Shiga-toxin-producing Escherichia coli (STEC) is an important food-borne pathogen that causes hemorrhagic colitis and hemolytic uremic syndrome (HUS) in humans. Since no vaccines are available and antibiotic treatment is not recommended because promotes the appearance of HUS symptoms, the control of STEC intestinal colonization in cows, which is an important environmental reservoir, is crucial to control this zoonosis. Here, we evaluated the adaptation of an attenuated strain of Salmonella enterica serovar Typhimurium (ΔaroA mutant) as a vaccine platform for preventing STEC intestinal colonization that was studied in a mouse model. A chimeric antigen formed by the combination of the STEC peptides EspA36-192, Intimin653-935, Tir 258-361, and H7 flagellin352-374 (EITH7) was constructed and fused to the β-lactamase signal sequence (bla SS) that drives the secretion of the chimeric antigen to the bacterial periplasmic space. Oral administration of ΔaroA-ST(EITH7) in a regime of three doses of immunization elicited both mucosal and humoral immune responses that protect mice against a STEC oral experimental infection. Remarkably, serum antibodies not only were able to bind the chimeric antigen EITH7 but also to block actin pedestal formation triggered by the type three secretion system (T3SS) in Enteropathogenic Escherichia coli (EPEC). Furthermore, a single-dose protocol was evaluated, and mice were orally immunized with ΔaroA-ST(EITH7). Interestingly, although with this protocol of immunization only fecal α-EITH7 IgA antibodies were induced and no α-EITH7 in sera were detected, mice were able to efficiently control an oral experimental infection with 1010 STEC (strain Escherichia coli O157:H7), suggesting that mucosal immune response was necessary and sufficient to control STEC intestinal colonization.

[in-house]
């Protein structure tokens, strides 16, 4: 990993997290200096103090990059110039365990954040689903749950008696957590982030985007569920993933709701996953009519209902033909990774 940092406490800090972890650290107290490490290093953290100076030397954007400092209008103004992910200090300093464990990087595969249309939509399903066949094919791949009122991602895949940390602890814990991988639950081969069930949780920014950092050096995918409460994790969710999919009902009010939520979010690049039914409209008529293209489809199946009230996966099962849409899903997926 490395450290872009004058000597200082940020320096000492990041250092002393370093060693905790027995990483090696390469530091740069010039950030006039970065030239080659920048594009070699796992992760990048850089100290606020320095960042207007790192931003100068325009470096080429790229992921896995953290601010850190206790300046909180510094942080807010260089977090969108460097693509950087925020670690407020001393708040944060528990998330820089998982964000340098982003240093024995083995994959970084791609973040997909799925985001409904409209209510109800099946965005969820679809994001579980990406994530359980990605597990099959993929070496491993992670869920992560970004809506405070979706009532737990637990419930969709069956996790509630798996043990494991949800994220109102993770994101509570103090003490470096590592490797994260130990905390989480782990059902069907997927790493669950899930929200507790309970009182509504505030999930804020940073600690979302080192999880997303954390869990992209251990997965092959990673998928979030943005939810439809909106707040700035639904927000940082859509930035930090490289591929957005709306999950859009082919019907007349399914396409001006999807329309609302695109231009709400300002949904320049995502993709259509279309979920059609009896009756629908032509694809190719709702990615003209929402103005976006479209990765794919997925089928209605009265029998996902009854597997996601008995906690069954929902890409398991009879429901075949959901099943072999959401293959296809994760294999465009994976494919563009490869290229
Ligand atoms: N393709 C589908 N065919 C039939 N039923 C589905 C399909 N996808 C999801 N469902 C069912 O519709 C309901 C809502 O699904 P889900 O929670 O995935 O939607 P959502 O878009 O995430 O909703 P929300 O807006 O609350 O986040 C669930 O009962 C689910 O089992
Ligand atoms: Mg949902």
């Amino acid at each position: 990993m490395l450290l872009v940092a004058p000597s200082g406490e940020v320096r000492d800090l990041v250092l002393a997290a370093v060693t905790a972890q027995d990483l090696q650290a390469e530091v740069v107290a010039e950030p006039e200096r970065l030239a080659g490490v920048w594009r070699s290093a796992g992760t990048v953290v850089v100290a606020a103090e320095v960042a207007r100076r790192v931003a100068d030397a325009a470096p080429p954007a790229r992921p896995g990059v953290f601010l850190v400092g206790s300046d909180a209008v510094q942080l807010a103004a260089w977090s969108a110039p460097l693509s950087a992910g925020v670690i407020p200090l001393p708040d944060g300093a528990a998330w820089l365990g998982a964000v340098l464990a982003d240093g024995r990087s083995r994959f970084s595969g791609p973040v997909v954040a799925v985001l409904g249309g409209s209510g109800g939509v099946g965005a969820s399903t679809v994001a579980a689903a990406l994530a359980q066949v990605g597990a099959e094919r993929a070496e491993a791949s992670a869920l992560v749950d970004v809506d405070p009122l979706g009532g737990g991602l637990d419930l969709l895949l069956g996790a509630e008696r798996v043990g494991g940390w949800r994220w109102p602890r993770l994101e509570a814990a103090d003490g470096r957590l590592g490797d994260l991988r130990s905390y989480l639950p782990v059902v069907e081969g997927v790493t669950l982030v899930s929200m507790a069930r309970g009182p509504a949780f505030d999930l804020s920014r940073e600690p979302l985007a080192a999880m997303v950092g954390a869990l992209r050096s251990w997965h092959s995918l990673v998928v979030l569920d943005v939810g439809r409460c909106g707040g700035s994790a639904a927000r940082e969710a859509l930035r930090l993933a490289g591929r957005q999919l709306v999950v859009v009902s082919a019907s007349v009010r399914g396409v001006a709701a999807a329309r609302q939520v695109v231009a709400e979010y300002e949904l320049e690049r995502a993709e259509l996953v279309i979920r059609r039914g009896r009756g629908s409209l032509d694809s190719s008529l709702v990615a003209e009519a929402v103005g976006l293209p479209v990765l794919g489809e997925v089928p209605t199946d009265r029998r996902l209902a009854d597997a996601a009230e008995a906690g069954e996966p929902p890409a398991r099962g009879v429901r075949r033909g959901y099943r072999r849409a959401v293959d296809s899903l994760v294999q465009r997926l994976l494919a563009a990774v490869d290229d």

Keywords: Recombinant vaccine; STEC; Salmonella.
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